But there was no help for it. I reined up and dismounted. “Let us stop here,” I said. “There could be woodcutters I might recognize in those woods ahead.”

Our horses needed a rest after six hours of hard riding, and so did we. We ate a cold noonday meal in strained silence while our horses ate their fill of the grasses all around.

Finally, we could delay no longer. “It is time, Lydia,” I said. “You must bind me.”

Lydia groaned, but got up and rummaged through her saddlebags, withdrawing two kerchiefs and a cord.

“Close your eyes,” she said, walking up to me. It felt strange to submit willingly to being bound, but I did as she said. Her hands were gentle as she brushed a strand of hair from my face before putting the blindfold on me. “Turn around,” she said, then tied the blindfold in place. “Is that too tight?” I shook my head.

“Before I gag you, what story shall I tell about your capture, should anyone ask?”

“Tell them you’re taking me to the Imperial garrison at Castle Dour in Solitude,” I said. “I’m a spy you’re taking to General Tullius.”

“Very well. Now open your mouth.” In went the kerchief. “Is that too tight?” I shook my head again.

Then she led me back to my horse, guiding my hands to the saddle and my boot into the stirrup. When I was seated, she said, “Hands behind your back, my thane.” I did as she requested and felt the cord loop twice around my wrists. She tied the binds too loosely, then asked for a third time, “Is that too tight?”

I knew I would wriggle free of her loose knot, if it came to it. I shook my head vigorously. “Ooo ooof!” I exclaimed, trying to say, “Too loose!”

“You want it tighter?” I nodded and felt the cords tighten around my wrists as she re-knotted them.

“Is that all right?” she asked, and I nodded. “Is there anything else I can do for you before we start?” I had never had such an attentive captor.

Finally we were moving northward again, with Lydia leading my horse by the reins. Perforce, we traveled more slowly now, as it was difficult to keep my balance with hands tied behind my back.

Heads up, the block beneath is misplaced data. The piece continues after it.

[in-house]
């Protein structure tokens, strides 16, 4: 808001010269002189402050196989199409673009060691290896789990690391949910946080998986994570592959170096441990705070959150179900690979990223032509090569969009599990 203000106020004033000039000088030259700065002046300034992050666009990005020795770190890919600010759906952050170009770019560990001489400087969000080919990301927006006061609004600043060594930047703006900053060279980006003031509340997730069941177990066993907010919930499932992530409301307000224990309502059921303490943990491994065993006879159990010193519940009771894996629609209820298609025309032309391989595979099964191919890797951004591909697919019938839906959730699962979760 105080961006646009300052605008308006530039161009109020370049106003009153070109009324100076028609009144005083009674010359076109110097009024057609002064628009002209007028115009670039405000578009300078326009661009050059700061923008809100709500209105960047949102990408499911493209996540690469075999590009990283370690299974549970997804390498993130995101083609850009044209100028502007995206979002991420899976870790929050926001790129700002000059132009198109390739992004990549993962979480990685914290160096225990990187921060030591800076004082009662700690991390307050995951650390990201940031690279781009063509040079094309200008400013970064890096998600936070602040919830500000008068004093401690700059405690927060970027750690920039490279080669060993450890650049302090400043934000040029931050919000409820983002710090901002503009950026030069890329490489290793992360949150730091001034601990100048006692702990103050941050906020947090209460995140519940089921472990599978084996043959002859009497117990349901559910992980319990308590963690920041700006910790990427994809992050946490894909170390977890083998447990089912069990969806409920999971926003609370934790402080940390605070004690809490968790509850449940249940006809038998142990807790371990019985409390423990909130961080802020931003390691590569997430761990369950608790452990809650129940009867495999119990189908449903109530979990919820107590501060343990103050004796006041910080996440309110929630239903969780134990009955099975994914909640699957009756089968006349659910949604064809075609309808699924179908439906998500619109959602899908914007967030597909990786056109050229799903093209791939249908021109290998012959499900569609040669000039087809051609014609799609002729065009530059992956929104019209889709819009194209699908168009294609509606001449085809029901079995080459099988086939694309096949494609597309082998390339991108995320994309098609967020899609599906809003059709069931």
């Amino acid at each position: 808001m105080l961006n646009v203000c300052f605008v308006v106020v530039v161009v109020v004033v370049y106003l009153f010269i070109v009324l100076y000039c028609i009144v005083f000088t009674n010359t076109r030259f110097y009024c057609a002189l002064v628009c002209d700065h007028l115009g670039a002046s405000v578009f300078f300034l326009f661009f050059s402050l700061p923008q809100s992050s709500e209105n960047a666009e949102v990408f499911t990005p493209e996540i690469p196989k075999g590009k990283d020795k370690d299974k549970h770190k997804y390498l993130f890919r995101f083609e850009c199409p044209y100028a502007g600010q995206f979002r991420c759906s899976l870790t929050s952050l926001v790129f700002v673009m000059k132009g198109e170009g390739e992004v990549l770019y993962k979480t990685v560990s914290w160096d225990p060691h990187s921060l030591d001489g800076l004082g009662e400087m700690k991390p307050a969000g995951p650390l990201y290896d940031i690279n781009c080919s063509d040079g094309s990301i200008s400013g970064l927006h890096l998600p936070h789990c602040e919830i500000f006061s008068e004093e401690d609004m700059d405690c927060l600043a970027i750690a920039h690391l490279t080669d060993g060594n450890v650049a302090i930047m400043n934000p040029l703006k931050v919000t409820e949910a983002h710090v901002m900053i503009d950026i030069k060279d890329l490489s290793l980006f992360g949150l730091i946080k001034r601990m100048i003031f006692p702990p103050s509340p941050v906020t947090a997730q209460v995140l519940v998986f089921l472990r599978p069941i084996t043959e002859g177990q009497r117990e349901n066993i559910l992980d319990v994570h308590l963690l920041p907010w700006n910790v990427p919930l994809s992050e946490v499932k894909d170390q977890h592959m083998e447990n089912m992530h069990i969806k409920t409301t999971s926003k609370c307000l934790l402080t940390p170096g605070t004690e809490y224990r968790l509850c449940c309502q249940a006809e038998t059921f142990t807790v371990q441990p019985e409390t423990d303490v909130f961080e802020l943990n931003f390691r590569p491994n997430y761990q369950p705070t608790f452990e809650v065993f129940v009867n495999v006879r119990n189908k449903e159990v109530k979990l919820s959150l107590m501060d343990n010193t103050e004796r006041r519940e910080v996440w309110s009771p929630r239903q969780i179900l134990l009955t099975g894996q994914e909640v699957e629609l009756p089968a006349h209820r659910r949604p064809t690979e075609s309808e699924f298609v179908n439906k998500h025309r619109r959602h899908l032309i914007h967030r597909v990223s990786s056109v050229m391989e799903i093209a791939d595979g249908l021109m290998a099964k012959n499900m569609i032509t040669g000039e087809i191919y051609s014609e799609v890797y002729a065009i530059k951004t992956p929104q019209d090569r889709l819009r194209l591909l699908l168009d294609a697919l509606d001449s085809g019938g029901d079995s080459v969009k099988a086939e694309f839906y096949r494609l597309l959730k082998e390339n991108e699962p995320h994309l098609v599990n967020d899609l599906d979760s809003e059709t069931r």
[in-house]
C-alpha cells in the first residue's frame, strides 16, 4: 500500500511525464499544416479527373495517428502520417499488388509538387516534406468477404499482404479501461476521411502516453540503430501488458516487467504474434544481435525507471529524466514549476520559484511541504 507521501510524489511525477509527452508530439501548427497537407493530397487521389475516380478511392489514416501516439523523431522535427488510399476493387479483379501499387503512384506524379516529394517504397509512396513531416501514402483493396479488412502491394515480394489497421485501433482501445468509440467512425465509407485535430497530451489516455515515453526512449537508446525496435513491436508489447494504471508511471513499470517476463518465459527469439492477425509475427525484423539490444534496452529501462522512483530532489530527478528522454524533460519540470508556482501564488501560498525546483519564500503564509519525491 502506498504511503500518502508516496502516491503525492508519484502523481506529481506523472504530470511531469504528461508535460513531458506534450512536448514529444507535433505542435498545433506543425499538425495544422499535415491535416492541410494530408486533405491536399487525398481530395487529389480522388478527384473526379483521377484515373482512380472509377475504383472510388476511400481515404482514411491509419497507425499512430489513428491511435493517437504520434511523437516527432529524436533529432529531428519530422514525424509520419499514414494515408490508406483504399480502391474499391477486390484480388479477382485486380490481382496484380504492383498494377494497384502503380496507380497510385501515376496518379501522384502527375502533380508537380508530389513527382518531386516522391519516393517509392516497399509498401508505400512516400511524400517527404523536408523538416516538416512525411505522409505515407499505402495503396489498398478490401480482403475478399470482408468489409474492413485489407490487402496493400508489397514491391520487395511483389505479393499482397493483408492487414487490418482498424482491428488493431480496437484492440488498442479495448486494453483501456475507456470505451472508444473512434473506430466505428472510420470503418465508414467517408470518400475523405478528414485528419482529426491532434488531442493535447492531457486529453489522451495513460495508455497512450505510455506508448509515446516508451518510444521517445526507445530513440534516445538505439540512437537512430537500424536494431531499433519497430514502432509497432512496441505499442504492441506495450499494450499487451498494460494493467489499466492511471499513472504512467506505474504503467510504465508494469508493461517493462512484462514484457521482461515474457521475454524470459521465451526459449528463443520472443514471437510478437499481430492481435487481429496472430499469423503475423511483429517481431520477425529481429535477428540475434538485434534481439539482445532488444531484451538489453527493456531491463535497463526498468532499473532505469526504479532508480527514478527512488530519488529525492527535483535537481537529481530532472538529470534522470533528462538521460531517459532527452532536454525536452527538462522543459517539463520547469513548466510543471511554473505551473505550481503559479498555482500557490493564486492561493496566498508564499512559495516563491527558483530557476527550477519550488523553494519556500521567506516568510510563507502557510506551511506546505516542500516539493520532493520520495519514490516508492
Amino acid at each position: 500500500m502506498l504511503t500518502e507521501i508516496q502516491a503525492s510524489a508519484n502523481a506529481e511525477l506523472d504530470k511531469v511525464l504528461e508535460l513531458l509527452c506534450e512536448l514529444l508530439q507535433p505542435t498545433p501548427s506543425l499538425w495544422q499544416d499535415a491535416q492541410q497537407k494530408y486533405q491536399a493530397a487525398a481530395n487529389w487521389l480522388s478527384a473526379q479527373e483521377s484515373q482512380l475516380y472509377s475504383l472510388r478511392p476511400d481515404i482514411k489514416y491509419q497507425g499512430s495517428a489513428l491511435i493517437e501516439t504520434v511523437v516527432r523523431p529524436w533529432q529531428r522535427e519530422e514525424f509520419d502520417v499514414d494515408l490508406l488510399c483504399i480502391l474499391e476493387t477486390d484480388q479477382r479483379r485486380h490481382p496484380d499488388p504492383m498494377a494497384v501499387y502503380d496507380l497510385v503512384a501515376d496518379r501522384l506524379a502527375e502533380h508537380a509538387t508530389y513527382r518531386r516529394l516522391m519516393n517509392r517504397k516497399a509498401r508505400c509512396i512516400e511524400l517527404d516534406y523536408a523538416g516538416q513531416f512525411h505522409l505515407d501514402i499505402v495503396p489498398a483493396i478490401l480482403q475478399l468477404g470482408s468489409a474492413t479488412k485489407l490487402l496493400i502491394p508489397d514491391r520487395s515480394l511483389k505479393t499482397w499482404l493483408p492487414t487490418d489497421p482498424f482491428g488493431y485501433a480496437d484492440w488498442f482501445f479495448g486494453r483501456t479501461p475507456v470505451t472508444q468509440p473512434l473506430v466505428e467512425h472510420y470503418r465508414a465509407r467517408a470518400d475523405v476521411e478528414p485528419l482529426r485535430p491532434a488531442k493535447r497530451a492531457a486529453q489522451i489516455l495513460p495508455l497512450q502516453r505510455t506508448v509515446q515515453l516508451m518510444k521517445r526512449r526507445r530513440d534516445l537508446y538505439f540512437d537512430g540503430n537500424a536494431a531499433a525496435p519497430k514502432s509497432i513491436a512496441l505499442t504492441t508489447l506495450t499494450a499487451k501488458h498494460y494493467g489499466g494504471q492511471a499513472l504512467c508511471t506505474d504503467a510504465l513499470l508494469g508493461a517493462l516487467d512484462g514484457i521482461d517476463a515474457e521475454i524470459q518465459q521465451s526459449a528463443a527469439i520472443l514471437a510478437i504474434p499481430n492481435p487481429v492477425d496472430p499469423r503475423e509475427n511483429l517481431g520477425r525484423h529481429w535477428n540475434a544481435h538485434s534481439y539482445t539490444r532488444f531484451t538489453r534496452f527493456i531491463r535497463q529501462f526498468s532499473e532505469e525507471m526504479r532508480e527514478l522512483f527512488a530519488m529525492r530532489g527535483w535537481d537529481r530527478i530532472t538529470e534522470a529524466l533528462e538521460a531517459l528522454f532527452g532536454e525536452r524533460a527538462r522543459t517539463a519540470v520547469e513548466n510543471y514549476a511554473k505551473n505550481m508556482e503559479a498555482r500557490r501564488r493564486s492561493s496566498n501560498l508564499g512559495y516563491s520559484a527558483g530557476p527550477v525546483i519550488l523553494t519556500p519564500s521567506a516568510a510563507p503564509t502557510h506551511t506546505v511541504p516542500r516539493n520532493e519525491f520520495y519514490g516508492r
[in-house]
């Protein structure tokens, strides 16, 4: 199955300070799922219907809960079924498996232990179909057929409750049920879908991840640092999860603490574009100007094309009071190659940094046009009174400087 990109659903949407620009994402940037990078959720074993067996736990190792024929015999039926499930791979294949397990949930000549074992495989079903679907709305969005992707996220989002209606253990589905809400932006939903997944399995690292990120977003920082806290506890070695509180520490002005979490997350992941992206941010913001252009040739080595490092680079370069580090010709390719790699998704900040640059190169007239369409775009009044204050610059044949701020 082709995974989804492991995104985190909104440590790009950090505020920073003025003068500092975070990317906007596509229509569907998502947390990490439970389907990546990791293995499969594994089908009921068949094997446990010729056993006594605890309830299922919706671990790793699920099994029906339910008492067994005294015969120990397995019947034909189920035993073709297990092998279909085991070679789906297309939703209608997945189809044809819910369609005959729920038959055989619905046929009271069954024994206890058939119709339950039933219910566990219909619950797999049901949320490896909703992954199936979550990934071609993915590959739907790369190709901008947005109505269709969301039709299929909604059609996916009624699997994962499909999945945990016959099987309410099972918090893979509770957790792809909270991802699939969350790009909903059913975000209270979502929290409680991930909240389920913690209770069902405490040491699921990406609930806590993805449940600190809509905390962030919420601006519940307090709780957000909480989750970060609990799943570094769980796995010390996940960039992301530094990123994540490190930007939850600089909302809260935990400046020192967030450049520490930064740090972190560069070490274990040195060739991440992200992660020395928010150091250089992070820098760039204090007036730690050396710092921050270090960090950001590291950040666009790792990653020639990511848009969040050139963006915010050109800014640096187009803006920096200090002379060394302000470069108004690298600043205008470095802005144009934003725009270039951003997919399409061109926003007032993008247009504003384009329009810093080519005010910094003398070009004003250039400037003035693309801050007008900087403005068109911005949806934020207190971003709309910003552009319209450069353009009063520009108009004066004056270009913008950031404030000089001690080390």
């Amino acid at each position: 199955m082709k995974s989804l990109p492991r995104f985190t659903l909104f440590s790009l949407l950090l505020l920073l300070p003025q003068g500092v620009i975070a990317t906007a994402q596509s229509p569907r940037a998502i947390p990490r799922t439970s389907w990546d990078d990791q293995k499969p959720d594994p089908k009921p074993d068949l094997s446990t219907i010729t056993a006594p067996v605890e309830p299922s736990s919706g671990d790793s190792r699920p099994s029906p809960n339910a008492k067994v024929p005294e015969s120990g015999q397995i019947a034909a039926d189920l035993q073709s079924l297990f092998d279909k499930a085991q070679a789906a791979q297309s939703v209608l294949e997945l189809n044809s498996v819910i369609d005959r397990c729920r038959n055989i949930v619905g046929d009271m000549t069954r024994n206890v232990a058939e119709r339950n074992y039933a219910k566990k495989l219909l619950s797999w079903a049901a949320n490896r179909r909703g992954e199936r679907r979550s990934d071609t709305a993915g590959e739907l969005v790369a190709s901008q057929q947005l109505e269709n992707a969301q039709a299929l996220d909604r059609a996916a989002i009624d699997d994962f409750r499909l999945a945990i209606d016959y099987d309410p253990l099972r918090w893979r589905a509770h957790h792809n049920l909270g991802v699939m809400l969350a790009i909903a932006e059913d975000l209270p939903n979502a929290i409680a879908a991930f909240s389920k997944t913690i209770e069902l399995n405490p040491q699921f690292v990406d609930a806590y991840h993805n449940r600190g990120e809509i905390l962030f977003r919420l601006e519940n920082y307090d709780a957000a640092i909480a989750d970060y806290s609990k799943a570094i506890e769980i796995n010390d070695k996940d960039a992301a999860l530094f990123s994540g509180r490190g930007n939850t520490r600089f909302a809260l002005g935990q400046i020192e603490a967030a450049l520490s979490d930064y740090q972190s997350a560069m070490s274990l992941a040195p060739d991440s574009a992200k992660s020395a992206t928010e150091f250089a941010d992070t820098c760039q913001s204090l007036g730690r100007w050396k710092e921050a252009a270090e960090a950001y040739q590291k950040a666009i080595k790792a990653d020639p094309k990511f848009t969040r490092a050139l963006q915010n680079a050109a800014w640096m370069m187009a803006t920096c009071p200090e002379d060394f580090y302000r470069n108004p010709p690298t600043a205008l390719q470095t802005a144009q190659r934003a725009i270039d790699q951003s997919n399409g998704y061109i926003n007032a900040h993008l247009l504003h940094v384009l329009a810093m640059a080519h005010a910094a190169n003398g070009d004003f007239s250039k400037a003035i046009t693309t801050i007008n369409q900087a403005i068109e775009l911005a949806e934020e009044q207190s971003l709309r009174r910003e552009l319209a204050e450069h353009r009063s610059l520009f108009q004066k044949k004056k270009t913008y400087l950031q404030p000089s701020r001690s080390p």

It is often said that the four other senses become sharper in those who cannot see, and I now found this to be true – or perhaps I just paid them more attention. The clip-clop of the horses’ hooves seemed louder. My sense of smell told me we had arrived in the pine forest. Even in winter the sap was running enough to give a hint of its tangy aroma. There weren’t many bird sounds at this time of year, but I heard the screech of a jay and the rapid tapping of a woodpecker. Then the sound of running water grew louder and passed beneath us. We had crossed back over the east fork of the Karth and were now on the long peninsula between the mighty river’s two branches.

Some while later, I heard Lydia gasp. That and the sound of a larger river told me that we had come to the bridge for which my home town was named. Lydia must have spotted the two large-as-life stone dragon heads that greeted travelers in both directions on the bridge.

Then we had crossed the span and I realized we were finally back at the scene of my life’s greatest tragedy, where my long journey had begun. Suddenly, this idea of being blindfolded didn’t seem such a good one. Why shouldn’t I look again on the place where my parents had been murdered? I tried to breathe deeply and put such thoughts aside, but the gag made it difficult to get a good breath. Then I thought, what if someone recognized me, defenseless as I was? But that didn’t seem likely, between my blindfold, dyed hair, and gag. I almost wished I hadn’t re-applied the paste to my tattoo in camp the day before.

A guard hailed us. “Hold there! Where are you taking this prisoner, and why?” I thought I recognized his voice. No, it couldn’t be, could it? Maybe I should have had Lydia stop my ears as well.

“Castle Dour,” Lydia said. “And she’s a deserter from the Imperial Army at Fort Sungard. I’m taking her straight to General Tullius.”

“Yet you wear no uniform,” he challenged.

“My captain’s idea, that,” Lydia replied. “The better to avoid Stormcloak ambush, it being just the two of us. I was the only fighter he would spare, with the Stormcloaks so nearby at Falkreath.”

“All right,” said the guard. “Must be a mouthy one, eh?”

“Never knows when to keep her mouth shut,” Lydia agreed. “Thought she could still boss me, since she used to outrank me. I finally had enough of it.”

“But, what’s wrong with her?”

“What?” Lydia said in surprise. Then there was silence for a moment. No doubt they were watching me as I sat on my horse, trembling. I tried not to cry, but the tears still flowed into my blindfold and down my cheeks. I mumbled incoherently through my gag.

“She gets these shaking fits occasionally,” I heard Lydia say. “It will pass. We’d best keep moving, but first, tell me what you know of these dragon rumors.”